Writer: Matt Fraction
Artist: Steve Lieber
Colorist: Nathan Fairbairn
Letterer: Clayton Cowles
Cover Artists: Steve Lieber, Nathan Fairbairn
Publisher: DC Comics
Much like Lois Lane, Jimmy Olsen is one of the oldest characters in the DC Universe, but he rarely gets to take the spotlight away from Superman. That changes with this week’s revival of the classic Superman’s Pal Jimmy Olsen title, and it comes courtesy of some top-notch talent from the comics scene.
Jimmy Olsen is the second of two titles (along with Lois Lane) spinning off from the current Event Leviathan crossover series, itself technically an offshoot of Brian Michael Bendis’ dual Superman/Action Comics run. What this one has in common with those is that, while knowledge of recent continuity would be beneficial, you can really dig into Jimmy Olsen without much preamble. If you’re looking for a breezy reading experience about one of the most familiar superhero sidekicks, then Superman’s Pal Jimmy Olsen is for you.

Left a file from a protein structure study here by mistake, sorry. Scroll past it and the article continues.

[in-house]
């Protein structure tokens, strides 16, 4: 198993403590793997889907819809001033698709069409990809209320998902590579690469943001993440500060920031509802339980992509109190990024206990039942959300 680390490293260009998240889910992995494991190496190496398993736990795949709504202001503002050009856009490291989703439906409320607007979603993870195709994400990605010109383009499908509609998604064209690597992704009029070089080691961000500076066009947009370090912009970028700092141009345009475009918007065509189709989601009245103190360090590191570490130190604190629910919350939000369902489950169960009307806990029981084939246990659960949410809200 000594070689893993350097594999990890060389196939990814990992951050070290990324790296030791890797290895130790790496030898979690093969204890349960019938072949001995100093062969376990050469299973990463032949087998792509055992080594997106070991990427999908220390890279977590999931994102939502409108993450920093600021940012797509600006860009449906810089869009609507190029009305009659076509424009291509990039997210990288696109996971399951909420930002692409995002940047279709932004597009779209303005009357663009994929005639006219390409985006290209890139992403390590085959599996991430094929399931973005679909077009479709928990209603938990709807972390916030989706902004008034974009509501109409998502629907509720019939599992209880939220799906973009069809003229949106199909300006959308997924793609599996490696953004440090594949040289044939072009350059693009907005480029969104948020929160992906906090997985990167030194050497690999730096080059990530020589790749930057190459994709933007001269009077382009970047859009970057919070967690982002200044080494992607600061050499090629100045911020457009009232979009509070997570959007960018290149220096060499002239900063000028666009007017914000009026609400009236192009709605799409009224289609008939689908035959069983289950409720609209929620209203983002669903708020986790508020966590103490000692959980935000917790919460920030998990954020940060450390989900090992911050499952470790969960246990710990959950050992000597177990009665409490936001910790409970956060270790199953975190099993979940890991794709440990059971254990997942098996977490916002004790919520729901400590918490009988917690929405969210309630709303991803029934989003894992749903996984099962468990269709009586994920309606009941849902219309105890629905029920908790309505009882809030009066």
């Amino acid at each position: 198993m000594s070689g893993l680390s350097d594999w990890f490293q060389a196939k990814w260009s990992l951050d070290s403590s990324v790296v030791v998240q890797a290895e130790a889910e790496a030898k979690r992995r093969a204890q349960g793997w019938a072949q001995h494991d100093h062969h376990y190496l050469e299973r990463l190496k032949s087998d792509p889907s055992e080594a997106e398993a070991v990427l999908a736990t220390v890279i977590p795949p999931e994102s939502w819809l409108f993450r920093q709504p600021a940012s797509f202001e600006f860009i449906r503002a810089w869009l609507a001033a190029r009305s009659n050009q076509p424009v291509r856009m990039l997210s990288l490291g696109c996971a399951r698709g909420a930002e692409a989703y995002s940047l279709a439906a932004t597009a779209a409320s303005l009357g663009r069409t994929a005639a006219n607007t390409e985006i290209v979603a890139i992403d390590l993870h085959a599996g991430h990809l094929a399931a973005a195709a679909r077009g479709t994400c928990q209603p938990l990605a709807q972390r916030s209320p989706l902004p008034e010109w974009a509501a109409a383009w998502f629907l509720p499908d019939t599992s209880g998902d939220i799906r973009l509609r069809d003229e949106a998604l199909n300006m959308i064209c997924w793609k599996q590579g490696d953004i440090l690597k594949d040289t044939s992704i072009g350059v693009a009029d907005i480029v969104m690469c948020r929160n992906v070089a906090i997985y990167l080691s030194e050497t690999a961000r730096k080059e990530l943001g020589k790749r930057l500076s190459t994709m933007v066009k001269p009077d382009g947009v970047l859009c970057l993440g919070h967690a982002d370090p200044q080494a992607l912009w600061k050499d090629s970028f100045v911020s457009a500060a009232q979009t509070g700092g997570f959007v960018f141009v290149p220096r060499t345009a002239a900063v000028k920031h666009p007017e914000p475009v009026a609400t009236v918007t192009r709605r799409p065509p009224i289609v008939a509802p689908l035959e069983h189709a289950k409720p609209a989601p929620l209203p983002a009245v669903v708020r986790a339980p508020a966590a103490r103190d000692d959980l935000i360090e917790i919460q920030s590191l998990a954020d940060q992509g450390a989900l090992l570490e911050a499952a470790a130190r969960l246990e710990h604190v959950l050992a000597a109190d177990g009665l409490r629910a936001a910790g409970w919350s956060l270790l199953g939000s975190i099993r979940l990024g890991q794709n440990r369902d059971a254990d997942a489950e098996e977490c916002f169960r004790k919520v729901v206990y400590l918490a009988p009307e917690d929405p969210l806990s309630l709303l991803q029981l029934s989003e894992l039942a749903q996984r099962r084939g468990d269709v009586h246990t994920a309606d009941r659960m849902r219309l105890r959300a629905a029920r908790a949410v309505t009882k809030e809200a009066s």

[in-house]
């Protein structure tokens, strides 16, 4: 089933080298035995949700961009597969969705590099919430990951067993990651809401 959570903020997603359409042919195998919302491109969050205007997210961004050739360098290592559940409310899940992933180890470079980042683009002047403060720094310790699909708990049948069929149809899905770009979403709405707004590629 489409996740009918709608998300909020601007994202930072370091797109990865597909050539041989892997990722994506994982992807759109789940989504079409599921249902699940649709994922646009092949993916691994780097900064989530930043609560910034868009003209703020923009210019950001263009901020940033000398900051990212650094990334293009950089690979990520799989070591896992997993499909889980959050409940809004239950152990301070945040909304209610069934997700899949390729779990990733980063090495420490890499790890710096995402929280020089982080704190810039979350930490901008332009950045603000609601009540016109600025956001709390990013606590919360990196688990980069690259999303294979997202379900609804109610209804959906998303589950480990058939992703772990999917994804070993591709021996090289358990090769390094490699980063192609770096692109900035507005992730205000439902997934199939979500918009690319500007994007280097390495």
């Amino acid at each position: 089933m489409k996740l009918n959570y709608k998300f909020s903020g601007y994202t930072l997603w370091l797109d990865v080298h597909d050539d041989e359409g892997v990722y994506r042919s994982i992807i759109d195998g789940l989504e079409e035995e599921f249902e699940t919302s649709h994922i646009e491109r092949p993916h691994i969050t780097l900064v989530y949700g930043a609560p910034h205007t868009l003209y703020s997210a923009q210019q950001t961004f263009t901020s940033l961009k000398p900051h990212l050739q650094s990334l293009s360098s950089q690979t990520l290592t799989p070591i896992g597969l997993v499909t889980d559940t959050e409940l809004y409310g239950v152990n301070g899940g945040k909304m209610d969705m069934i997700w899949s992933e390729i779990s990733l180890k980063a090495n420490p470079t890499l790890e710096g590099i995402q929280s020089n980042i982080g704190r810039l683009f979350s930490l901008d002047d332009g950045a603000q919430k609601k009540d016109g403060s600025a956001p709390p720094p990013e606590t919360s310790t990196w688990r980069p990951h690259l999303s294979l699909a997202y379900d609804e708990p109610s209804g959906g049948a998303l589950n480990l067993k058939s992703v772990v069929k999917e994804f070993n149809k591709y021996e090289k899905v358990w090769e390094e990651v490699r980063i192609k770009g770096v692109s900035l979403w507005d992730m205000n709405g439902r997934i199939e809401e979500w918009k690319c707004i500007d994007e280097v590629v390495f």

The original Superman’s Pal Jimmy Olsen series was chock full of Silver Age whimsy that often involved Jimmy getting himself transformed into a number of things (e.g. a gorilla, various types of superheroes, cross-dressing as women) usually requiring Superman’s help to revert him back to normal. (Fun fact: Darkseid’s first ever appearance was technically in Jimmy Olsen #134, of all things!) Based on this first issue, it seems writer Matt Fraction has no intention of getting rid of the character’s humorous tone, and that’s a good thing.
One thing you can’t deny about Jimmy Olsen is the creative firepower it contains. As well as the aforementioned Fraction, whose beloved Hawkeye ended four years ago this week, he brings along fellow Marvel alum Steve Lieber, whose acclaimed Super Foes of Spider-Man ran concurrently with the former. Together, they’re unstoppable — it’s such a perfect match of sensibilities that you have to wonder why it never happened sooner. Fraction’s script is witty enough on its own, but Lieber’s art takes it over the top. It also helps that Lieber’s style is very compatible with the platonic ideal of Silver Age comics, with clean lines and simple layouts. Colorist Nathan Fairbairn’s palette is equally suited to the aesthetic, opting for flat tones whenever possible but utilizing visual depth when appropriate. It’s easy to pretend this is a comic that was published decades ago, and I say that in a good way.